Maintaining students' privacy in higher education, an integral aspect of learning design and technology integration, is not only a matter of policy and law but also a matter of design ethics. Similar to faculty educators, learning designers in higher education play a vital role in maintaining students' privacy by designing learning experiences that rely on online technology integration. Like other professional designers, they need to care for the humans they design for by not producing designs that infringe on their privacy, thus, not causing harm. Recognizing that widely used instructional design models are silent on the topic and do not address ethical considerations such as privacy, we focus this paper on how design ethics can be leveraged by learning designers in higher education in a practical manner, illustrated through authentic examples. We highlight where the ethical responsibility of learning designers comes into the foreground when maintaining students' privacy and well-being, especially in online settings. We outline an existing ethical decision-making framework and show how learning designers can use it as a call to action to protect the students they design for, strengthening their ethical design capacity.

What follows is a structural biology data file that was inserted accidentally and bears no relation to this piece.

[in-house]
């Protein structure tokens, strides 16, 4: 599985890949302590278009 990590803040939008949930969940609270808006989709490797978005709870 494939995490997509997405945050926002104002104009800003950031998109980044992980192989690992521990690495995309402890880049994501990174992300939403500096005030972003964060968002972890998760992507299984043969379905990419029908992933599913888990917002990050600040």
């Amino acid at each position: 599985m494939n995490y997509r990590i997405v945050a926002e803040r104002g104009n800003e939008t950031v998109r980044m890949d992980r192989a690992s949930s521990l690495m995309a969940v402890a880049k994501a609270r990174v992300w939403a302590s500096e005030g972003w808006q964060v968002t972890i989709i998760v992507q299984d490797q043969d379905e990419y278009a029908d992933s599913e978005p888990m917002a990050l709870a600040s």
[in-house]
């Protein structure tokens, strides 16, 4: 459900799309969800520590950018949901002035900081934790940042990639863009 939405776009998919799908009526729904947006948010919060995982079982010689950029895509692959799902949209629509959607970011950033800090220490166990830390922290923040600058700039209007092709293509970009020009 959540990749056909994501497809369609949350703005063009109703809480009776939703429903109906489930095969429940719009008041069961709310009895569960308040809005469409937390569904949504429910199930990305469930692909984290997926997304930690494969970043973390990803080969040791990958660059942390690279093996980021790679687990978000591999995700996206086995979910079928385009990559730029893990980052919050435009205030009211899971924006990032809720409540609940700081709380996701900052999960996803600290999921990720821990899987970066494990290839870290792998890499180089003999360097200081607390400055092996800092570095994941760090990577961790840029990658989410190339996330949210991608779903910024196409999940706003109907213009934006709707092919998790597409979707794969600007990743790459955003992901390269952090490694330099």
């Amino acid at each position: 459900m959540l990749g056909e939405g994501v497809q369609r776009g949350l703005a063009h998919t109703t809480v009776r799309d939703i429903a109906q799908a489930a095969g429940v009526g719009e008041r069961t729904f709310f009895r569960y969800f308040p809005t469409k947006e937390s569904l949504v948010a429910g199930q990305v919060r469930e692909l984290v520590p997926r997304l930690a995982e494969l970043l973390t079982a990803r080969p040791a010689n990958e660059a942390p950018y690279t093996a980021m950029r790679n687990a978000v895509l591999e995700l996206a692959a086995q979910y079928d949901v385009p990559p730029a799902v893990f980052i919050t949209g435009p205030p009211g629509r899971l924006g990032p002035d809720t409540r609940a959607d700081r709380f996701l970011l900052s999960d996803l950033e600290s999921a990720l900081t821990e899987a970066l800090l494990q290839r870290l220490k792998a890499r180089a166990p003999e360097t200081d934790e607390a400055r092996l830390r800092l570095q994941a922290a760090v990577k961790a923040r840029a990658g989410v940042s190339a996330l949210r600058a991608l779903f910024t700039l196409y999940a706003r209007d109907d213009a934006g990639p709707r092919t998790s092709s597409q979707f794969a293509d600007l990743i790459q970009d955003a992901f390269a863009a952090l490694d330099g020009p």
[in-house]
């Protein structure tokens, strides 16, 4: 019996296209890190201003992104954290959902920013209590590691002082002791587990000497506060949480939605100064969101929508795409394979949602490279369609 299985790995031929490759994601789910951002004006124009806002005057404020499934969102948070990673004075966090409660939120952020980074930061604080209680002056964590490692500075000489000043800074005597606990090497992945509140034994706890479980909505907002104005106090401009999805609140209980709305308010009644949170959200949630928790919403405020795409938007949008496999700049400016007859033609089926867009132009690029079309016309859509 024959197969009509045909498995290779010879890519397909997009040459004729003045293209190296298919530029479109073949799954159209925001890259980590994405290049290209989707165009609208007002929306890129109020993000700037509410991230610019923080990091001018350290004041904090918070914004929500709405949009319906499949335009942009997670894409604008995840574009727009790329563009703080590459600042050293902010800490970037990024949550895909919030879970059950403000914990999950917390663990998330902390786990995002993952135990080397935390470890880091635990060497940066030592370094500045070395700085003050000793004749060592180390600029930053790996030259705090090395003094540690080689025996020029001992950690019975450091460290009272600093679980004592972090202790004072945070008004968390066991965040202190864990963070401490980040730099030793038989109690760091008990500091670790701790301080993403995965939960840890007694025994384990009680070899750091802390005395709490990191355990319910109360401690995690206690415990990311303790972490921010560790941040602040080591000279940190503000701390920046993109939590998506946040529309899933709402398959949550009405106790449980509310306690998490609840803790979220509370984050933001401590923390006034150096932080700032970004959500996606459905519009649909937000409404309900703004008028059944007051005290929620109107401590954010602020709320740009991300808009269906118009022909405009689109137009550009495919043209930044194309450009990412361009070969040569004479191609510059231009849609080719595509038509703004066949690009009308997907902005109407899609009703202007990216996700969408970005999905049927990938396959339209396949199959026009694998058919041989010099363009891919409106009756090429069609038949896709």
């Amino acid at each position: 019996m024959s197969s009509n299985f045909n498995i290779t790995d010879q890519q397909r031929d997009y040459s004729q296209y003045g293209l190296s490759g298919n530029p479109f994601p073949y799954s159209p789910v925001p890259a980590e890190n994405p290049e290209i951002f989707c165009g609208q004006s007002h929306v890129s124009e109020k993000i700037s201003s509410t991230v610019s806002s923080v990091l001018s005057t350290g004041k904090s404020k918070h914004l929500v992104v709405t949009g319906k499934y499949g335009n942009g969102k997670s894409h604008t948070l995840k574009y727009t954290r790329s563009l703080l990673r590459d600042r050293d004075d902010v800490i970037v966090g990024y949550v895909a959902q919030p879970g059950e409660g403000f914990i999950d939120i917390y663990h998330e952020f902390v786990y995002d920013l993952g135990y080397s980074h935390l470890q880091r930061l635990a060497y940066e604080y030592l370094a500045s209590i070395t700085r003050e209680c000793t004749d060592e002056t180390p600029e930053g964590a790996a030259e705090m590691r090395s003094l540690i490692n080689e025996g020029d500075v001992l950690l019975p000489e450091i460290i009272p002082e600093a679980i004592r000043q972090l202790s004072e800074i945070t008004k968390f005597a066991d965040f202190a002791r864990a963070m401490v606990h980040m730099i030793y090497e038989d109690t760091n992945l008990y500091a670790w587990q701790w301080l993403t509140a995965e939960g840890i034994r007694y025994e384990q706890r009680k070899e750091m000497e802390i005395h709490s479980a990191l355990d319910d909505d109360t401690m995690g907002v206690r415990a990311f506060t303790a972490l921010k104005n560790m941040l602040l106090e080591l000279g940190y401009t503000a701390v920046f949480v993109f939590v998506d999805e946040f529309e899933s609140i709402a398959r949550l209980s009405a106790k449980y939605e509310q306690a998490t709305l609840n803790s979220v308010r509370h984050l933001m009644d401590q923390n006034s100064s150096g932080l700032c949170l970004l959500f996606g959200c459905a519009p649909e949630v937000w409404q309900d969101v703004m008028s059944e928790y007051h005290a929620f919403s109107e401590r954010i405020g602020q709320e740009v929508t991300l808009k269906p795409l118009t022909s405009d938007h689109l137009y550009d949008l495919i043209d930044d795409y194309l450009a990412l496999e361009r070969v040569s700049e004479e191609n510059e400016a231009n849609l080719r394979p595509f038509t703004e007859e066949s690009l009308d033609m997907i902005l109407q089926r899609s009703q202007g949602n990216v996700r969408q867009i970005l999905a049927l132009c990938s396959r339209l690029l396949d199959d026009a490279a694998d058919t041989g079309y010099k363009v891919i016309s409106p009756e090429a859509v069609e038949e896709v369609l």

Practitioner notes

What is already known about this topic

  • Existing codes of ethical standards from well-known learning design organizations call upon learning designers to protect students' privacy without clear guidance on how to do so.
  • Design ethics within learning design is often discussed in abstract ways with principles that are difficult to apply.